When I explained to Sam why I was dashing in and out of the house with a pair of pants, he pinpointed that moment - the moment I heartlessly shoved our son into a mocking classroom - as what was sure to become Paolo's first memory, one of utter humiliation. What I SHOULD have done, according to Paolo's father and Paolo's teacher, was come back home, let Paolo finish dressing, and be late to school.

You know you haven't had your best week when the highlight is that you didn't break your kid's leg.

Thursday, March 12, 2009

Breastfeeding Backlash

My husband set me up with a slew of crap to read and view on my lunch break about all this unreasonable pressure on women to breastfeed their babies, not to mention the guilt they are made to feel for choosing formula over breastmilk. I mean, gah, it’s so unfair!

Shut up. Shut the hell up. Why are doctors and scientists and mothers trying to rationalize breastfeeding? Why does the debate continue to rage? It couldn’t be simpler. You carry a baby for nine months, you give birth to said baby, YOUR RESPONSIBILITY TO THAT BABY DOES NOT END THERE. If it did, your boobs wouldn’t fill up with milk three days later.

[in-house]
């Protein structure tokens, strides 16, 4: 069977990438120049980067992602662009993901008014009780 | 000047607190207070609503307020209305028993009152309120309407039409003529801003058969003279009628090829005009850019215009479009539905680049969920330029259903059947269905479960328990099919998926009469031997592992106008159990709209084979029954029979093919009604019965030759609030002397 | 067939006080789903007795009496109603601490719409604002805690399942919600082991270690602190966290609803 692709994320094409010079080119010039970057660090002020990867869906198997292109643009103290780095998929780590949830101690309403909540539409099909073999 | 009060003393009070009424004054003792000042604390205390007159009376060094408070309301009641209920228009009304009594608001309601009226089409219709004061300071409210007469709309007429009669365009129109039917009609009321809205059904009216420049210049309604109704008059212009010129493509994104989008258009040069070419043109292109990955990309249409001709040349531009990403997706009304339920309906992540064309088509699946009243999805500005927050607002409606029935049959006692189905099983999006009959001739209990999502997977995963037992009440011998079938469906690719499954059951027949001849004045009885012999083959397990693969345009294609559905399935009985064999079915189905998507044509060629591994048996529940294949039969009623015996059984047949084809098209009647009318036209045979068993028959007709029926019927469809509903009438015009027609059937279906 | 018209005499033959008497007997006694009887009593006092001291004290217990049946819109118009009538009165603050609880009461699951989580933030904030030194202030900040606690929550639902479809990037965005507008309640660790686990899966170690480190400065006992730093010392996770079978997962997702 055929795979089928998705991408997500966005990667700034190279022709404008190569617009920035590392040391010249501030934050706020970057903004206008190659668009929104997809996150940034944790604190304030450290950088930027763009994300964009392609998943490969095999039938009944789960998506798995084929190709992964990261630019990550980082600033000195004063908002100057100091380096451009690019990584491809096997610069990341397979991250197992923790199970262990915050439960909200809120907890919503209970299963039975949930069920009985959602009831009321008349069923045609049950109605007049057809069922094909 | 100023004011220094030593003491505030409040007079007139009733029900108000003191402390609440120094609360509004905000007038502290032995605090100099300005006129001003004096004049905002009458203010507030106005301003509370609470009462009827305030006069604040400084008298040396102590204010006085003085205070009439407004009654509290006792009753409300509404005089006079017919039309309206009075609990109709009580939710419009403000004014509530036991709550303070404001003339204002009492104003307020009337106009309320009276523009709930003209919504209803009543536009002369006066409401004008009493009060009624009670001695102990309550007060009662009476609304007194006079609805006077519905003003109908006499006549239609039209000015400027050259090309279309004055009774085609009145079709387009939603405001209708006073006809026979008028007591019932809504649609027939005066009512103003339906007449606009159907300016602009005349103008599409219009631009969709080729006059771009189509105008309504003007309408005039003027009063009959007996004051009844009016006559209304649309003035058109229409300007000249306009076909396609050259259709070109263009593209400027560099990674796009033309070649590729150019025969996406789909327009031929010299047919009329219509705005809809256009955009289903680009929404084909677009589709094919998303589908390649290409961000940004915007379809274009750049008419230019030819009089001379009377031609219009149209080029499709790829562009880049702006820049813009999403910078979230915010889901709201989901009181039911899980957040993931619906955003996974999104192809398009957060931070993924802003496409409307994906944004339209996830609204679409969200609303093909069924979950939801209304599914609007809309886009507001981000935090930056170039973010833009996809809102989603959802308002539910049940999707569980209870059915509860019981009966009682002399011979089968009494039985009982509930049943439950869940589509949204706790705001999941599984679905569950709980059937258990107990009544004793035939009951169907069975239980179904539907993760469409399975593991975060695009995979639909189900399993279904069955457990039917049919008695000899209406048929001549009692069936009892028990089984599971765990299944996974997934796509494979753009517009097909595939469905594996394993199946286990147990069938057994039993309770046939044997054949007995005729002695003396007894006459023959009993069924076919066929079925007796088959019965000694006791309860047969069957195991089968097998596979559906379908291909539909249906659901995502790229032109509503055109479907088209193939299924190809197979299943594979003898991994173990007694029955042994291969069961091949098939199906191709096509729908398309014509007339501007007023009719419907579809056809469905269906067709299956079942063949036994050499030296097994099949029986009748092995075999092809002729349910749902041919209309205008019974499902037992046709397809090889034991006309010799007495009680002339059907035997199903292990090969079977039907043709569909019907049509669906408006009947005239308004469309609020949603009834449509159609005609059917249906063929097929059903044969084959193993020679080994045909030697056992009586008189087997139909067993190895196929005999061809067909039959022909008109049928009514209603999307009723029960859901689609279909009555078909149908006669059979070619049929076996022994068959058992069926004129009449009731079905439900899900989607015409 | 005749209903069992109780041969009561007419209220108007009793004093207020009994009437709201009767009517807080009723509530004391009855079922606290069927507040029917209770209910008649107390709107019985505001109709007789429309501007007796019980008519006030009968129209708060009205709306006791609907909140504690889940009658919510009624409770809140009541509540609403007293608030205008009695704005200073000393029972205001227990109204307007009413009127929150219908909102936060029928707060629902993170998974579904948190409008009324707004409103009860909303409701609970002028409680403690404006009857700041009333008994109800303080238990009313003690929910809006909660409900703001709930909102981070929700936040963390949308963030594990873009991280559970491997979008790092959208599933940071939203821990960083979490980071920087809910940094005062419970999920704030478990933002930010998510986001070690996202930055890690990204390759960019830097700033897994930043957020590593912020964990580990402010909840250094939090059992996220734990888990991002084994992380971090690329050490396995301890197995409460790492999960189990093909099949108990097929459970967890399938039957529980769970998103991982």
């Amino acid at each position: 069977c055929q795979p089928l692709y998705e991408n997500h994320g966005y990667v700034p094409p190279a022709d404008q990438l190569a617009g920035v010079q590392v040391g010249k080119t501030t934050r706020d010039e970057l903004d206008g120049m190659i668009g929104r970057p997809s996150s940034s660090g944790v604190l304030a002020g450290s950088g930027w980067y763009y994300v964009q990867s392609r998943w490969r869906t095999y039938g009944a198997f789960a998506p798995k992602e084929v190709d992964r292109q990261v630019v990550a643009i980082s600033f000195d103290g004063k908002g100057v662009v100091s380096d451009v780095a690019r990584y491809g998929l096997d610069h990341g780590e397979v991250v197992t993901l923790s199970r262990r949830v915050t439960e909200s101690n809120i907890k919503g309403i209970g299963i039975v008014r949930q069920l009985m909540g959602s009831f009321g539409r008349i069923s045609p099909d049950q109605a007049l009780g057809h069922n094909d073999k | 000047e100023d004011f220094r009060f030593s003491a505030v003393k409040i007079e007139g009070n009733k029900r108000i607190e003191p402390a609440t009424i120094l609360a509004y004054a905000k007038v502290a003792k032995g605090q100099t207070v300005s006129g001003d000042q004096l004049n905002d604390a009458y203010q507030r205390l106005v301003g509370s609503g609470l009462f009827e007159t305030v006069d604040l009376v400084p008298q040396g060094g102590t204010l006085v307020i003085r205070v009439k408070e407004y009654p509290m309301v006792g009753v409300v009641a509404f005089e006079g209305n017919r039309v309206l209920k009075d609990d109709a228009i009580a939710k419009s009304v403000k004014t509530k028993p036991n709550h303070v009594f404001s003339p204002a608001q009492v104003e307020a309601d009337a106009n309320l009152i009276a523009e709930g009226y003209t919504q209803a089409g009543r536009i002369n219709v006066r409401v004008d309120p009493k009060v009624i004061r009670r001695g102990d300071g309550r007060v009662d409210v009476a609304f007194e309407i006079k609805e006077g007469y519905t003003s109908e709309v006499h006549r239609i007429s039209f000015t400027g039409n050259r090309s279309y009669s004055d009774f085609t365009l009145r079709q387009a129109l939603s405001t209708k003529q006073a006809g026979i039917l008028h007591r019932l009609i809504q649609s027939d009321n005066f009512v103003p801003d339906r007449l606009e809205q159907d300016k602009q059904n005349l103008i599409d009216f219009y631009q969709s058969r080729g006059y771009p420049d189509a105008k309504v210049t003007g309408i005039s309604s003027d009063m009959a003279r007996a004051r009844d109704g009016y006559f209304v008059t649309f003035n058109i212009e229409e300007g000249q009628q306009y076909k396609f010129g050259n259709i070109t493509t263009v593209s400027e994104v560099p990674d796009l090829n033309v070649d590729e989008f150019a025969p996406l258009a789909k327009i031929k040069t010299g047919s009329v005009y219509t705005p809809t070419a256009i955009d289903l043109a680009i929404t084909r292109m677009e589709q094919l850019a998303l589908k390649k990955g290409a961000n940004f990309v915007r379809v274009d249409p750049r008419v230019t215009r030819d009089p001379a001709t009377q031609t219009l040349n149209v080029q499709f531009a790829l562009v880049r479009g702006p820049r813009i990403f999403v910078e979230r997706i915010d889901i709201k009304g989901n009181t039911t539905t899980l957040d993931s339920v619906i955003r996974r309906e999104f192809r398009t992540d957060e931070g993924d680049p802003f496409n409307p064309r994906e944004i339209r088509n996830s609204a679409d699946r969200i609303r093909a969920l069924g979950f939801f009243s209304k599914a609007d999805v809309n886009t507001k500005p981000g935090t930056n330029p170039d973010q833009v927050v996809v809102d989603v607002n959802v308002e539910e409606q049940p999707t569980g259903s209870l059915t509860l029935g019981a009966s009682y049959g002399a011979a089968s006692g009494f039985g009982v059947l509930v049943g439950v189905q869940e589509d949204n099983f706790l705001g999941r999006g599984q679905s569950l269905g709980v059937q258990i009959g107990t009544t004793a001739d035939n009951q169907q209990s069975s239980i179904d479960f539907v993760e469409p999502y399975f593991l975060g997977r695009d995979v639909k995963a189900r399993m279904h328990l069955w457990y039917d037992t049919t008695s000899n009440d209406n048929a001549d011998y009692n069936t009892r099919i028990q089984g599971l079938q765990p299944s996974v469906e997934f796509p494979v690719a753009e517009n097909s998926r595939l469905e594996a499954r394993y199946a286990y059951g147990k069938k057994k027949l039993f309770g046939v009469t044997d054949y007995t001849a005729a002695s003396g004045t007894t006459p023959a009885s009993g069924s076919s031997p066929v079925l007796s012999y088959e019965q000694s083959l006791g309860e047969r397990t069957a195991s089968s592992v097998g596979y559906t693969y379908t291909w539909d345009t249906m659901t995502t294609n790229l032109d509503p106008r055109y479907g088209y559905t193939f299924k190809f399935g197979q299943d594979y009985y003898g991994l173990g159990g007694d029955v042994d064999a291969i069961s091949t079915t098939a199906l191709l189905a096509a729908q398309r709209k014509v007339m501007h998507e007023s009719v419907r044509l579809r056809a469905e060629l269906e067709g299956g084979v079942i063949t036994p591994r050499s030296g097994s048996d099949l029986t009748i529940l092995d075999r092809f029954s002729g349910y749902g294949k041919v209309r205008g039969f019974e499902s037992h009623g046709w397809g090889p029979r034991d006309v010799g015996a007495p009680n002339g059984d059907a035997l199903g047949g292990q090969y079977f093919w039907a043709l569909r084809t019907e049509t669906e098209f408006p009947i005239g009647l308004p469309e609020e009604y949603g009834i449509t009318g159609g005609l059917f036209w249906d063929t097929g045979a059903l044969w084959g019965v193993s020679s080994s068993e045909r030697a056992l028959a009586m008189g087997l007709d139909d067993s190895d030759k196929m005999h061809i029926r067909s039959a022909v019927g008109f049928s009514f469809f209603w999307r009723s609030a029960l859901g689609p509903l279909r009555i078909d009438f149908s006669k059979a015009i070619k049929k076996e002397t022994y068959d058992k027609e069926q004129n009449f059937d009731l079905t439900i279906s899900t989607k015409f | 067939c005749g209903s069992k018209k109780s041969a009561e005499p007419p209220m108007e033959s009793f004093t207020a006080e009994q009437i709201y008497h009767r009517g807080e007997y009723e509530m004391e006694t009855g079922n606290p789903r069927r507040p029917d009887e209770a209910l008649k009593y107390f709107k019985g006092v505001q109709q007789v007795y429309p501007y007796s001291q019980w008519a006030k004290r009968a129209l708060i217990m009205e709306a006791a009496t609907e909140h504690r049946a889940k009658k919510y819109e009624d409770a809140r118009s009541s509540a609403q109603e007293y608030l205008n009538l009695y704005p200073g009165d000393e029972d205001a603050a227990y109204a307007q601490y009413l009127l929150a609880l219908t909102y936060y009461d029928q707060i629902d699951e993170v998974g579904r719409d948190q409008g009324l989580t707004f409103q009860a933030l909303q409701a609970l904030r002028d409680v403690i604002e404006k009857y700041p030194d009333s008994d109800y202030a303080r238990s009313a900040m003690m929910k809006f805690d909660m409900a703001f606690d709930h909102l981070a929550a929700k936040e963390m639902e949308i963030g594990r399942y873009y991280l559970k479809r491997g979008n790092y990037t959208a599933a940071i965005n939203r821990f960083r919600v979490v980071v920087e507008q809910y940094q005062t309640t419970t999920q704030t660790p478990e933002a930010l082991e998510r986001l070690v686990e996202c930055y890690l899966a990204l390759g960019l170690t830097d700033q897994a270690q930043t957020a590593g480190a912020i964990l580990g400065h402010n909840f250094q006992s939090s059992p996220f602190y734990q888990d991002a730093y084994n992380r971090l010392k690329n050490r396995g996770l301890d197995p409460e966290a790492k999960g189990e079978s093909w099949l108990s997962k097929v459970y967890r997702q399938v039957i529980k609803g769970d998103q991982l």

We don’t need to understand breastmilk on a molecular level or to conduct long-term studies of breastfed vs. formula-fed children to decide what the best food is for a baby. Common sense tells us that a mother’s body, which has been nurturing and growing a baby during gestation, will produce the perfect food on which her baby will thrive. Her body knows more than a crapshoot of chemicals in a can. True, a formula-exclusive diet will not kill a baby…anymore…unless you live in China…but it’s not the best diet. It says so right on the can of formula.

Of course there are circumstances in which mothers are unable to feed their infants, and they have every right be pissed at getting the stink-eye from strangers for whipping out a bottle of formula. Let me be clear: it is the unwilling, not the unable, who rub me the wrong way. Women who are unwilling to breastfeed argue that breastfeeding is awkward, weird, inconvenient, painful, shape-altering, and difficult to continue while working. Yes, it is all of those things. It is also many wonderful things, but I won’t enumerate them because, apparently, that propaganda keeps getting shoved down our throats.